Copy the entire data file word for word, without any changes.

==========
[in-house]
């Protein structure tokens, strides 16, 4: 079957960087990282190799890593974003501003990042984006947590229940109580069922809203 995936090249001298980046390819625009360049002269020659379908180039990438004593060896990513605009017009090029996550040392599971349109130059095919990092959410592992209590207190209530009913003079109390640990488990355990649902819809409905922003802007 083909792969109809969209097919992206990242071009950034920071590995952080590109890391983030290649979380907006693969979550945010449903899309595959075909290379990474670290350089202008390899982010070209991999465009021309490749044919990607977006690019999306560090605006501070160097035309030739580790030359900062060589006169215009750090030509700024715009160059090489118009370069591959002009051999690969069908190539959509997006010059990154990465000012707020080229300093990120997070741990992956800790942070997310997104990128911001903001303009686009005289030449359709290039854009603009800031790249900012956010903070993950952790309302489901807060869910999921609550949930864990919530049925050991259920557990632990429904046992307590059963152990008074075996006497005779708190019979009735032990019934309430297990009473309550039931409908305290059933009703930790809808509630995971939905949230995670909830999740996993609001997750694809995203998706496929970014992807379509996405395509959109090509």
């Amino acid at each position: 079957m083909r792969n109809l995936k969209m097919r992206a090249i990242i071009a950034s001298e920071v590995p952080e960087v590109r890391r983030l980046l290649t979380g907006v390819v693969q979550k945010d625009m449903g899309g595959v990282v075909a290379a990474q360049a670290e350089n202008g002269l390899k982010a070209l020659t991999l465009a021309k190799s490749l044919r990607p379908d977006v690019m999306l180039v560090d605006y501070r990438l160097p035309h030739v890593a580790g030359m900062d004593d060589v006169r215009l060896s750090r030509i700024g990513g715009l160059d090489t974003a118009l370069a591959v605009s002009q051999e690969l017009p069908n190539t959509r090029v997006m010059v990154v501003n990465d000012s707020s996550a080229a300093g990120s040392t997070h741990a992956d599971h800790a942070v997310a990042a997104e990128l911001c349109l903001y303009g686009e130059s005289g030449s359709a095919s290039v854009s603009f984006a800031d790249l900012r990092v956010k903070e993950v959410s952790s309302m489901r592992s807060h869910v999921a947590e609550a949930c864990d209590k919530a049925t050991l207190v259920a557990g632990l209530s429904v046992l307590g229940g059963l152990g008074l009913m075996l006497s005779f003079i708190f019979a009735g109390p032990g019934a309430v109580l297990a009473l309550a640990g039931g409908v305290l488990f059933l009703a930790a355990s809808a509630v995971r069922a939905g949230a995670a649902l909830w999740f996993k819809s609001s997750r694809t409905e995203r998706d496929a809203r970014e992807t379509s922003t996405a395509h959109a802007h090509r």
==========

[in-house]
């Protein structure tokens, strides 16, 4: 079957960087990282190799890593974003501003990042984006947590229940109580069922809203 995936090249001298980046390819625009360049002269020659379908180039990438004593060896990513605009017009090029996550040392599971349109130059095919990092959410592992209590207190209530009913003079109390640990488990355990649902819809409905922003802007 083909792969109809969209097919992206990242071009950034920071590995952080590109890391983030290649979380907006693969979550945010449903899309595959075909290379990474670290350089202008390899982010070209991999465009021309490749044919990607977006690019999306560090605006501070160097035309030739580790030359900062060589006169215009750090030509700024715009160059090489118009370069591959002009051999690969069908190539959509997006010059990154990465000012707020080229300093990120997070741990992956800790942070997310997104990128911001903001303009686009005289030449359709290039854009603009800031790249900012956010903070993950952790309302489901807060869910999921609550949930864990919530049925050991259920557990632990429904046992307590059963152990008074075996006497005779708190019979009735032990019934309430297990009473309550039931409908305290059933009703930790809808509630995971939905949230995670909830999740996993609001997750694809995203998706496929970014992807379509996405395509959109090509």
């Amino acid at each position: 079957m083909r792969n109809l995936k969209m097919r992206a090249i990242i071009a950034s001298e920071v590995p952080e960087v590109r890391r983030l980046l290649t979380g907006v390819v693969q979550k945010d625009m449903g899309g595959v990282v075909a290379a990474q360049a670290e350089n202008g002269l390899k982010a070209l020659t991999l465009a021309k190799s490749l044919r990607p379908d977006v690019m999306l180039v560090d605006y501070r990438l160097p035309h030739v890593a580790g030359m900062d004593d060589v006169r215009l060896s750090r030509i700024g990513g715009l160059d090489t974003a118009l370069a591959v605009s002009q051999e690969l017009p069908n190539t959509r090029v997006m010059v990154v501003n990465d000012s707020s996550a080229a300093g990120s040392t997070h741990a992956d599971h800790a942070v997310a990042a997104e990128l911001c349109l903001y303009g686009e130059s005289g030449s359709a095919s290039v854009s603009f984006a800031d790249l900012r990092v956010k903070e993950v959410s952790s309302m489901r592992s807060h869910v999921a947590e609550a949930c864990d209590k919530a049925t050991l207190v259920a557990g632990l209530s429904v046992l307590g229940g059963l152990g008074l009913m075996l006497s005779f003079i708190f019979a009735g109390p032990g019934a309430v109580l297990a009473l309550a640990g039931g409908v305290l488990f059933l009703a930790a355990s809808a509630v995971r069922a939905g949230a995670a649902l909830w999740f996993k819809s609001s997750r694809t409905e995203r998706d496929a809203r970014e992807t379509s922003t996405a395509h959109a802007h090509r």